Alright, in my prior posts on parallelism I see I was mistaken for the True Geometry keeps parallelism. We may have to go far out in the search for the point of intersection which is not a finite point. Although we do have lines intersect at finite points.
So I was mistaken about parallelism, for True Geometry maintains the concept. That also means it maintains the concept for Elliptic and Hyperbolic geometry, but whether those are curved lines or not is still unclear.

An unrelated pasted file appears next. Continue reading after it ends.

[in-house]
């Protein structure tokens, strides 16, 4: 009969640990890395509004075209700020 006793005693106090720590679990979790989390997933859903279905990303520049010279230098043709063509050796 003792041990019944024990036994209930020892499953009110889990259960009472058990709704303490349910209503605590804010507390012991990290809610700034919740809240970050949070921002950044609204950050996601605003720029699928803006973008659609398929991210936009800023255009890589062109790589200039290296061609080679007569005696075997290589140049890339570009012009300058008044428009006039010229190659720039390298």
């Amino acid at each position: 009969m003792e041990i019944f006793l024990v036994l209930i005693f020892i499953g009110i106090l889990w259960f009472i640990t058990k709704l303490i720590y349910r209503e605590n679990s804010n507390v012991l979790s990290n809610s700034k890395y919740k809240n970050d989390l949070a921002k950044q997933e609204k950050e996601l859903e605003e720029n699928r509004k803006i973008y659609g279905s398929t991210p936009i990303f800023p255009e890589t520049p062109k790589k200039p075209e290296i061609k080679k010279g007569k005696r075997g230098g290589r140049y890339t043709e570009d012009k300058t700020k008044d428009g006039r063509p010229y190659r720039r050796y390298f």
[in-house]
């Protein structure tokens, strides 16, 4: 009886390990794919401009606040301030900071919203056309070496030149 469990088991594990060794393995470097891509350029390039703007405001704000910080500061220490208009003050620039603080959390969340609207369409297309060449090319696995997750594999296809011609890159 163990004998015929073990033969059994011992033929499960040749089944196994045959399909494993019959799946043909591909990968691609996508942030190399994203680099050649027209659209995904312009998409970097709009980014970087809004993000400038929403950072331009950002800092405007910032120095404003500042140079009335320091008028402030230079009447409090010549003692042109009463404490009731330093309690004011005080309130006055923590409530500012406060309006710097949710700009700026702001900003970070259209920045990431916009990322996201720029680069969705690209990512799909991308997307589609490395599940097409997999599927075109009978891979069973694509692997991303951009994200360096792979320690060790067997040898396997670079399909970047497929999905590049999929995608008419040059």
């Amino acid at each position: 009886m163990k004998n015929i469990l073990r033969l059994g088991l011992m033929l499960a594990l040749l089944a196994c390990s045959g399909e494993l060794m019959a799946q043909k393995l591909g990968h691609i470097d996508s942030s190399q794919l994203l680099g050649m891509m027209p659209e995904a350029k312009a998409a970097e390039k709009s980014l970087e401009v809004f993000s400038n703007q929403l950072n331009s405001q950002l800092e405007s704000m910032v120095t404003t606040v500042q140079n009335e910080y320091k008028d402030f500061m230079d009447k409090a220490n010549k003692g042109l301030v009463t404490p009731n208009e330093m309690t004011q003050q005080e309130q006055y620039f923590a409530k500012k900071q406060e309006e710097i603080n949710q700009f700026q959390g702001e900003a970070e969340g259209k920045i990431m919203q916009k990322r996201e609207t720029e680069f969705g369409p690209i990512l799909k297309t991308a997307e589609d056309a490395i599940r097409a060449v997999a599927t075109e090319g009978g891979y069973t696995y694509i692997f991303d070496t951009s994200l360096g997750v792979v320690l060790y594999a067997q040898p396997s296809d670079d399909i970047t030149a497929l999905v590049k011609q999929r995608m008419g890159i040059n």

On Saturday, November 2, 2013 5:59:04 PM UTC-5, Archimedes Plutonium wrote: > Alright, in my prior posts, I mentioned how parallelism in True Geometry was no longer valid, since a line can be parallel to a given line and never meet at a intersection even if the lines go to infinity. We can imagine this in the 10 or 100 or 1000 Grid that a line of the x-axis can never intersect with a line that has a gentle slope of x= 0, y = 10 and x=10, y = 9.5 in 10 Grid. > > > > Now we lose parallelism in True Geometry, unless, however, you want to include the idea that at some infinity point that the line y = 0 and the line of (0,10),(10,9.5) do meet and intersect at some distant infinity point in 10 Grid. > > > > So, at this writing, I am not sure if parallelism falls to the wayside in True Geometry or whether we best preserve it as a far distant intersection at some infinity point. > > > > So Parallelism is a major issue to contend with in True Geometry. > > > > Another major issue is that in True Geometry there are no curved lines but that curved lines are all compilations of tiny straight line segments. Now that is true for Euclidean Geometry because we cannot have a Calculus with curved lines. > > > > However, are "lines in elliptic and hyperbolic geometry" also compilations of straight line segments? Here I am not so sure. My first guess is that there are no curves in either Euclidean, Elliptic or Hyperbolic. I say that because I am going with the famous relationship that Euclidean geometry is the union of Elliptic with Hyperbolic. That relationship is a smooth one if no curves exist at all. But this needs further study. Perhaps we need curved lines in Elliptic and Hyperbolic by using the infinity numbers of empty space, just as I am not sure if Parallelism is abandoned in Euclidean Geometry. > > > > So the above is a short summary of major changes for True Geometry in that we have points then empty space and then successor point, and we have no curves, and we lose the principle of parallelism (unless needed by something unforseen). > > > > AP